Review highlights mass appeal of new novel ‘Lebanese Blonde’

by Emily on September 11, 2012

The story of two Lebanese immigrant cousins who concoct a scheme to import a potent strain of hashish into the United States using the family’s mortuary business as a cover, Joseph Geha’s Lebanese Blonde has been praised as “a book for all libraries with eager fiction readers” by a recent Booklist review. “The complexity of character building and plot structure ensures that what could have been an outrageous climax is believable and satisfying,” the review states.

Lebanese Blonde takes place in 1975-76 at the beginning of Lebanon’s sectarian civil war. Set primarily in the Toledo, Ohio, “Little Syria” community, the novel follows Aboodeh, a self-styled entrepreneur, and Samir, his young, reluctant accomplice. When Teyib, a newly arrived war refugee, stumbles onto their hashish-importing plans, his clumsy efforts to gain acceptance raise suspicion. Aboodeh and Samir’s problems grow still more serious when a shipment goes awry and their links to the war-ravaged homeland are severed.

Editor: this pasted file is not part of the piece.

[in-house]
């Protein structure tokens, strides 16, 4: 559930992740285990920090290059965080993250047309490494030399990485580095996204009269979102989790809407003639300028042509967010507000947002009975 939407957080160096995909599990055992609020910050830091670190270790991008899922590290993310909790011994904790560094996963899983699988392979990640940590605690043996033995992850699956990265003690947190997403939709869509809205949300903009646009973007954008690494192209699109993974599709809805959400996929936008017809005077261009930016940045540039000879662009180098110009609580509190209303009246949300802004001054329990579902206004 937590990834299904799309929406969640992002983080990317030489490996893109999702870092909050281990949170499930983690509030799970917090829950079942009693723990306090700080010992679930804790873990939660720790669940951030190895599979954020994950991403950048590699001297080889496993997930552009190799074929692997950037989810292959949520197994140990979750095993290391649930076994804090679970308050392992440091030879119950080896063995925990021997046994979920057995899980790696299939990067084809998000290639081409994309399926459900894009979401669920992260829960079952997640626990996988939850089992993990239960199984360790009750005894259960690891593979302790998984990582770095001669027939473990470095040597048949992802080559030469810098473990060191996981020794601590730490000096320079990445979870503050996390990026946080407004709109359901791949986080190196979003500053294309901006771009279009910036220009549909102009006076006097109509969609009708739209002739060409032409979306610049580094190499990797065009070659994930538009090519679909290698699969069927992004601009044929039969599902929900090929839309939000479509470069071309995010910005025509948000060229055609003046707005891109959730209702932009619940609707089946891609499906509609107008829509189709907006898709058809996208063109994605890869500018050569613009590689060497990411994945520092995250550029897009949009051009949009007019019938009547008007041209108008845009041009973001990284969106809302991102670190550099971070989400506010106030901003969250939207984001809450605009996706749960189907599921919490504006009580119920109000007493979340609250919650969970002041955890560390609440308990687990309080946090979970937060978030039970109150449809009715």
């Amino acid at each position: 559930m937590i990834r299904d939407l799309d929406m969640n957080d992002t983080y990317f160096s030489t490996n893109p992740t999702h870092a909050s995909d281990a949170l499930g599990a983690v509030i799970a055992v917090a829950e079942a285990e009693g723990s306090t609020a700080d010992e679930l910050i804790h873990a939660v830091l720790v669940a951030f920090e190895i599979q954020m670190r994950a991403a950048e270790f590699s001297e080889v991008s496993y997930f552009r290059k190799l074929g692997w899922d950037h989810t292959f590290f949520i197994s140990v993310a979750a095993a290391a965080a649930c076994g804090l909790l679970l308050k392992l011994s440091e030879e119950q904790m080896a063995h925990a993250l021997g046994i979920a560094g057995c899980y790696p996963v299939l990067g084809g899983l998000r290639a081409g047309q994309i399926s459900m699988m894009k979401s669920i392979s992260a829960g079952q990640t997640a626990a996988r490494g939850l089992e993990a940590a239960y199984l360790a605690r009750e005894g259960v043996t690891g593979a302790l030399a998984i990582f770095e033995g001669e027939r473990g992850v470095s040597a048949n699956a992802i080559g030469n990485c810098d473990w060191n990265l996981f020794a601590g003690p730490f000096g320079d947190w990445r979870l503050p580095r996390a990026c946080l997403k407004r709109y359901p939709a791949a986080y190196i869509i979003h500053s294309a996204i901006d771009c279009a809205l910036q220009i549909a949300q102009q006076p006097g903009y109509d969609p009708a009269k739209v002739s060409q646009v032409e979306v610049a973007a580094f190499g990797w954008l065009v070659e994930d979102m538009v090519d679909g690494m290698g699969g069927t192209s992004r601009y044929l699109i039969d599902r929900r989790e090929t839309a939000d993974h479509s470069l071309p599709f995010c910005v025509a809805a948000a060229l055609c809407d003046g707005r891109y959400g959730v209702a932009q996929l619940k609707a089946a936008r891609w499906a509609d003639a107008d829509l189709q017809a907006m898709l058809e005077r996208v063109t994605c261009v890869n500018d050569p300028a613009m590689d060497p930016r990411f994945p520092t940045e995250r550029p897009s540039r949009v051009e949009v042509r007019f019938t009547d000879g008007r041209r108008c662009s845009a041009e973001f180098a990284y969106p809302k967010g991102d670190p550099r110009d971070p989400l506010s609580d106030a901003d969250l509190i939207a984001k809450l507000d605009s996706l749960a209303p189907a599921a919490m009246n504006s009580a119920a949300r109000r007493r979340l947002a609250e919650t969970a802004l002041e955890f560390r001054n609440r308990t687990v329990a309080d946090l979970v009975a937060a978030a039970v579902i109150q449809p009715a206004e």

Joseph Geha, author of Through and Through: Toledo Stories (Graywolf 1990), is a professor emeritus of the creative writing program at Iowa State University. On Thursday, November 8 at 6 p.m. Geha will sign copies of Lebanese Blonde at the Franklin Park Barnes & Noble in Toledo.

 

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